June 29, 2021
The recent domestic box office success of Paramount Pictures’ A Quiet Place Part II and Universal Pictures’ F9: The Fast Saga has jumpstarted the exhibition business, with theater operators on track to see 2021 revenue increase 120% from pandemic-addled 2020, according to media analyst Michael Pachter.
Year-to-date revenue has topped $1 billion, which is down about 41% from 2020, but the gap is expected to close and ultimately surpass last year’s tally as the year progresses with the debut of Disney/Marvel Studios’ Black Widow, among others.
The Wedbush Securities analyst, in a June 29 note, said the current month’s box office receipts of $368 million represent “a vast improvement” from the $4 million in ticket sales North American theaters mustered during June 2020.
Pacter said that while the vaccine rollout and a steady stream of summer blockbuster movies portends a strong industry rebound, the month’s revenue is still 68% below June 2019 box office receipts — underscoring the long path toward normalization theaters face.
Then again, the 2019 box office was an outlier as Disney alone generated a record $13.2 billion in revenue on the back of its expansive Marvel/Lucasfilm/Pixar IP portfolio.
“We expect [publicly traded exhibitor] shares to mostly trade higher this week after a reassuringly strong opening weekend for F9,” Pachter wrote. “While there was some additional release slate movement by Warner Bros. late last week, this appeared to be typical shifting to maximize profitability against competing releases, and not related to studio concerns about attendance trends.”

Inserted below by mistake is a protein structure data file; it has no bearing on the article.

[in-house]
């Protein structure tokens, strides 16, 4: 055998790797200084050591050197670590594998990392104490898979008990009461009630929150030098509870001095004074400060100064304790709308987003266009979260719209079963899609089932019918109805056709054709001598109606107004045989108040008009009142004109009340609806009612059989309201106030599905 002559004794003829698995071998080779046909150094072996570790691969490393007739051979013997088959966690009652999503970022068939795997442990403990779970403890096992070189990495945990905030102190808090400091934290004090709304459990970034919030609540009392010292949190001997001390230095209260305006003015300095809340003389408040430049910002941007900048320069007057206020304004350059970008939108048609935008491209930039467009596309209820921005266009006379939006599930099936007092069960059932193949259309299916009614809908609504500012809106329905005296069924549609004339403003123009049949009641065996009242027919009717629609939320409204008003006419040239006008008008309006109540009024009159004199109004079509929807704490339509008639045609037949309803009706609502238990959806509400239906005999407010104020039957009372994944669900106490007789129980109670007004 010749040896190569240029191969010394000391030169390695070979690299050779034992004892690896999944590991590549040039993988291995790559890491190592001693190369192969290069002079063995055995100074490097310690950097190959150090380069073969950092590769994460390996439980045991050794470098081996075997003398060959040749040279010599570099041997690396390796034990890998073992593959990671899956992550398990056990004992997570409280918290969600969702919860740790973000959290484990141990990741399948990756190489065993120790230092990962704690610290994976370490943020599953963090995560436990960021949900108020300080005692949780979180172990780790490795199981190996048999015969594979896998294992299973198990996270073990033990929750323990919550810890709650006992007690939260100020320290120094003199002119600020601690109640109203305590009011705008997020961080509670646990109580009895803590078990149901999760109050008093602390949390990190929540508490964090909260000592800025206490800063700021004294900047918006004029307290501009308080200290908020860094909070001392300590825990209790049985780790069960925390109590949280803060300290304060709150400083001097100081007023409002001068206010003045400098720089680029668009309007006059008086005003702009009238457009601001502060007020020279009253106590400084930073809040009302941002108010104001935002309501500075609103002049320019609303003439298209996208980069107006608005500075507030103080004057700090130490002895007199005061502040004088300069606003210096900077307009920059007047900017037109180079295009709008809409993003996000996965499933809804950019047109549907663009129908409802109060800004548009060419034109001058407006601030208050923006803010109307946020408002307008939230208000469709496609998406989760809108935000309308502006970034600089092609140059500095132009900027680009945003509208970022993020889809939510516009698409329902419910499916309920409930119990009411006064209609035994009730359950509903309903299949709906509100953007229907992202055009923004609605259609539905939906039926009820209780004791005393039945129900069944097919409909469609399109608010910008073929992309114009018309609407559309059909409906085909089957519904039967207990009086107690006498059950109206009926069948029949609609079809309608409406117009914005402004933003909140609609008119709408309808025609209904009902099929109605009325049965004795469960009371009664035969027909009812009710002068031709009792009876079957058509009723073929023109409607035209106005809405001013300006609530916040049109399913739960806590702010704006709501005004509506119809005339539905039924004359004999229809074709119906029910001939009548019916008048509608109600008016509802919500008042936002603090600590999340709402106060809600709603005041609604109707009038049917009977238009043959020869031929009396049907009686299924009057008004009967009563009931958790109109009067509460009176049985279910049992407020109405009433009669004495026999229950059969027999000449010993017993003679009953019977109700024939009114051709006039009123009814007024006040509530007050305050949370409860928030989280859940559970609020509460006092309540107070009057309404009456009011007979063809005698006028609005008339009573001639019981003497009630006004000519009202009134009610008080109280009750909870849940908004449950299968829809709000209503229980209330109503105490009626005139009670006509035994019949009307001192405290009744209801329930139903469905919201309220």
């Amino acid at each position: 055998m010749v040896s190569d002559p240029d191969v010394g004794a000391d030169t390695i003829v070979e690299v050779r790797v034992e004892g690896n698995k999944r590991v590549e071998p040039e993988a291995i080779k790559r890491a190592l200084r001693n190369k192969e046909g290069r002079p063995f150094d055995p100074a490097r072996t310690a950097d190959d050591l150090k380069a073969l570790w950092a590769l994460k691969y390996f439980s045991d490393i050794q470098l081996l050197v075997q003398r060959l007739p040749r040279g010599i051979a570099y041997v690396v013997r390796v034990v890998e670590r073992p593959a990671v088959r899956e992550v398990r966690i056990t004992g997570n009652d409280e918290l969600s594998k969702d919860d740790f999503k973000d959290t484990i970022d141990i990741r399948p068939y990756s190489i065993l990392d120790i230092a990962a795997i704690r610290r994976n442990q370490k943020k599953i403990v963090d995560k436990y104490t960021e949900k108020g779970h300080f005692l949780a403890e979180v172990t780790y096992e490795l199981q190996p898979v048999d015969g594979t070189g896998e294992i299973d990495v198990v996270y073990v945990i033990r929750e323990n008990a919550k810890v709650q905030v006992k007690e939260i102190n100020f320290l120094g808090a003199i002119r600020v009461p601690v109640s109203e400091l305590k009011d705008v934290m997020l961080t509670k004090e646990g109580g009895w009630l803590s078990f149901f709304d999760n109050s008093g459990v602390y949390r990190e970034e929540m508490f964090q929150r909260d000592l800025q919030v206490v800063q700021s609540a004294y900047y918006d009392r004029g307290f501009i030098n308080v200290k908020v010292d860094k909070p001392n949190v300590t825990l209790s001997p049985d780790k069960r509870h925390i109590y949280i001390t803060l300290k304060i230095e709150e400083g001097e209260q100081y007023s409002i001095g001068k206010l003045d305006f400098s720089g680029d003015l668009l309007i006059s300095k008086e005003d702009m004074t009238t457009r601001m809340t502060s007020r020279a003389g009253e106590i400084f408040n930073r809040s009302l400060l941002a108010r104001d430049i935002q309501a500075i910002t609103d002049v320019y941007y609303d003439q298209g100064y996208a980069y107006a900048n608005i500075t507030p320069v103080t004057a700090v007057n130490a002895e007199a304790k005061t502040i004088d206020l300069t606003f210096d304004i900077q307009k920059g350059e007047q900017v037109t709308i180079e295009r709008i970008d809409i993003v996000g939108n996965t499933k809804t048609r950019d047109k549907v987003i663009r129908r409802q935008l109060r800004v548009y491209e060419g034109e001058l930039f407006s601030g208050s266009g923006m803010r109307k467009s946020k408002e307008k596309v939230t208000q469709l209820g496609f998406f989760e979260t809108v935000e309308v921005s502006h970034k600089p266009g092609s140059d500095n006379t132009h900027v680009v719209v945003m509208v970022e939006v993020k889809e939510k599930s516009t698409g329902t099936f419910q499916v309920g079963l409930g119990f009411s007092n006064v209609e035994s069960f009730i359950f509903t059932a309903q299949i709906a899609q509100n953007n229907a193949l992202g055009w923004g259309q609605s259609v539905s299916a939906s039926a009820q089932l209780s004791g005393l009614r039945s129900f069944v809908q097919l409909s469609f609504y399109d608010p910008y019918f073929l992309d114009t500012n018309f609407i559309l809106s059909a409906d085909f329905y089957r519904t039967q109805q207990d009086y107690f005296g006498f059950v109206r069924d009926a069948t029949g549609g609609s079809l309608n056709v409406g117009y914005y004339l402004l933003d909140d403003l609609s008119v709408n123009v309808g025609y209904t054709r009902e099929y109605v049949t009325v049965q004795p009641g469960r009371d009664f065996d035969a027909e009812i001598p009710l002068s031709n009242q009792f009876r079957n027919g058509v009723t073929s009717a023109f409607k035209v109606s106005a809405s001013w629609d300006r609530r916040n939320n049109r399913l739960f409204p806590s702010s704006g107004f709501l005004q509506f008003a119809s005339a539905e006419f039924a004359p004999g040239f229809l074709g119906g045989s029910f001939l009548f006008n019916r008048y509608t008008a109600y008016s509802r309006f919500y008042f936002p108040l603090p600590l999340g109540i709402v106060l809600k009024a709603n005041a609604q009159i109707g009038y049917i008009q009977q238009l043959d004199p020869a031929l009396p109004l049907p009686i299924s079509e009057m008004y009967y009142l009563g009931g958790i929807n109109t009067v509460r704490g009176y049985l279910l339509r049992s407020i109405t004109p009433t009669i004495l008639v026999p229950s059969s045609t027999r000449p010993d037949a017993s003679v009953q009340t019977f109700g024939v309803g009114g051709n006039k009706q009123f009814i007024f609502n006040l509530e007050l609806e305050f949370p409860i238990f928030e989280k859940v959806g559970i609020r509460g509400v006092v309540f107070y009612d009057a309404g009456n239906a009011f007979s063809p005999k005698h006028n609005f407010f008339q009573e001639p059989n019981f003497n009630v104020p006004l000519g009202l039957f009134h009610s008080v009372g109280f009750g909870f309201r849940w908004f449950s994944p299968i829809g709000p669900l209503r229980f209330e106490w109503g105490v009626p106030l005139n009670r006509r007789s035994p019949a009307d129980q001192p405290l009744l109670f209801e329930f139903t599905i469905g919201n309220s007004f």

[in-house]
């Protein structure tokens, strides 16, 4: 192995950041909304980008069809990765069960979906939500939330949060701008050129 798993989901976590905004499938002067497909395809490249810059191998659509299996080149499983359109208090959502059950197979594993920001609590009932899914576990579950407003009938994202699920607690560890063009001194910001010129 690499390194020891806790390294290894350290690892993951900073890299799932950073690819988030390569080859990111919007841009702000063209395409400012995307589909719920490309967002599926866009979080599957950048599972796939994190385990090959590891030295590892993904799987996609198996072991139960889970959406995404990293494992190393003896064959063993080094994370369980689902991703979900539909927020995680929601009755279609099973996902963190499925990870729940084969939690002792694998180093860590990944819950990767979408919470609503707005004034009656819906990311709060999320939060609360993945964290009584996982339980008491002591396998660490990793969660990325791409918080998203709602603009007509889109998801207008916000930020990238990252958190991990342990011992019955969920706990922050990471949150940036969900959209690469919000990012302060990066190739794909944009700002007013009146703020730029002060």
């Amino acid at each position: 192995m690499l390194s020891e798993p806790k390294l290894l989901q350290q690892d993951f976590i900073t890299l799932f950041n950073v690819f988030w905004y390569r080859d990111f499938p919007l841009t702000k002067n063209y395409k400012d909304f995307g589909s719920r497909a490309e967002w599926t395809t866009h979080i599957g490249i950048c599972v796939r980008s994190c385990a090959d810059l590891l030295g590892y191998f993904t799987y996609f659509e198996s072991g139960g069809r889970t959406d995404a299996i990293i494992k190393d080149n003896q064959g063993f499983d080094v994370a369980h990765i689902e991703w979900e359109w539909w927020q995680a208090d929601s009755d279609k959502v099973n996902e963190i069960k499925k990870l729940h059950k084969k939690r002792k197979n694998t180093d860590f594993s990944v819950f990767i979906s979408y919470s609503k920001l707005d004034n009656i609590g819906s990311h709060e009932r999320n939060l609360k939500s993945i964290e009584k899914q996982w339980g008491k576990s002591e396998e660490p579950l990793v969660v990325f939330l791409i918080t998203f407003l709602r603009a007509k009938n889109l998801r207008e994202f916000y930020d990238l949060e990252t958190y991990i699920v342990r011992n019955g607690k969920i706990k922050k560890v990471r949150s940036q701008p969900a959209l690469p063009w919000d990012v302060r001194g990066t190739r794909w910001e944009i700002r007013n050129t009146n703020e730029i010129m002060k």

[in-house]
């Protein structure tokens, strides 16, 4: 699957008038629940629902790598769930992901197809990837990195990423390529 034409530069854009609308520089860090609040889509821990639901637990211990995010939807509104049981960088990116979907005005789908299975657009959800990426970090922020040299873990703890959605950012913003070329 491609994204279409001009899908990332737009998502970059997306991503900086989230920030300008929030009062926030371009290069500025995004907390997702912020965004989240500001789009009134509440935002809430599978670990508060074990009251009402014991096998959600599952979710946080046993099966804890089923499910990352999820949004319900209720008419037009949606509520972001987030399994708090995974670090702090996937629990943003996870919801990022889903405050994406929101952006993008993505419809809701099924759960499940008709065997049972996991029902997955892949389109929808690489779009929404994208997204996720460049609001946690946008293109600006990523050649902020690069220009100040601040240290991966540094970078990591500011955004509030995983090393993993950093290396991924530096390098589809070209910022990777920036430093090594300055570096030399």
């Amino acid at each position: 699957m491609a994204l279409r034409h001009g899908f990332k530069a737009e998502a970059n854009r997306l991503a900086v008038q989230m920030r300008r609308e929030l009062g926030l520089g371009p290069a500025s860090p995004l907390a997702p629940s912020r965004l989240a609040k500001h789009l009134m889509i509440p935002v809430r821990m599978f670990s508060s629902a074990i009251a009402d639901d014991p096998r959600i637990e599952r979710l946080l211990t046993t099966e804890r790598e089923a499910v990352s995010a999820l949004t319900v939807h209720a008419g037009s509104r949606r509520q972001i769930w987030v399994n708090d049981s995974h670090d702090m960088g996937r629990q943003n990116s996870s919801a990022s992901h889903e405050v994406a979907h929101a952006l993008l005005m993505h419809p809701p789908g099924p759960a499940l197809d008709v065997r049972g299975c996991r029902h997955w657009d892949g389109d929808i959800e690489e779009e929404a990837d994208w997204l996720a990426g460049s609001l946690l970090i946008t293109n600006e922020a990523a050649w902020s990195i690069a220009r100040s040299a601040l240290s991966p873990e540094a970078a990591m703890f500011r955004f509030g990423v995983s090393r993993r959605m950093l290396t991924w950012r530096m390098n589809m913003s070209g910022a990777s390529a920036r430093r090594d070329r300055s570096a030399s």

Warner last week pushed back again the release of big-budget sci-fi movie Dune to Oct. 22 from Sept. 22. The studio moved up to Sept. 17 Clint Eastwood’s Cry Macho, while “The Sopranos” prequel, The Many Saints of Newark, now fills the Oct. 1 slot.
Pachter cautioned that the exhibition business remains volatile dealing with merger and acquisition scuttlebutt, COVID variants gaining steam, and competing streaming services.
“There is plenty of theatrical content originally slated for 2020 to fill the 2021 release slate and spill over into 2022,” Pachter wrote. “However, streaming services are competing at the highest levels for content to bolster their offerings in an extremely competitive environment as content was consumed at heightened levels throughout 2020. [This trend] has continued through the first half of 2021.”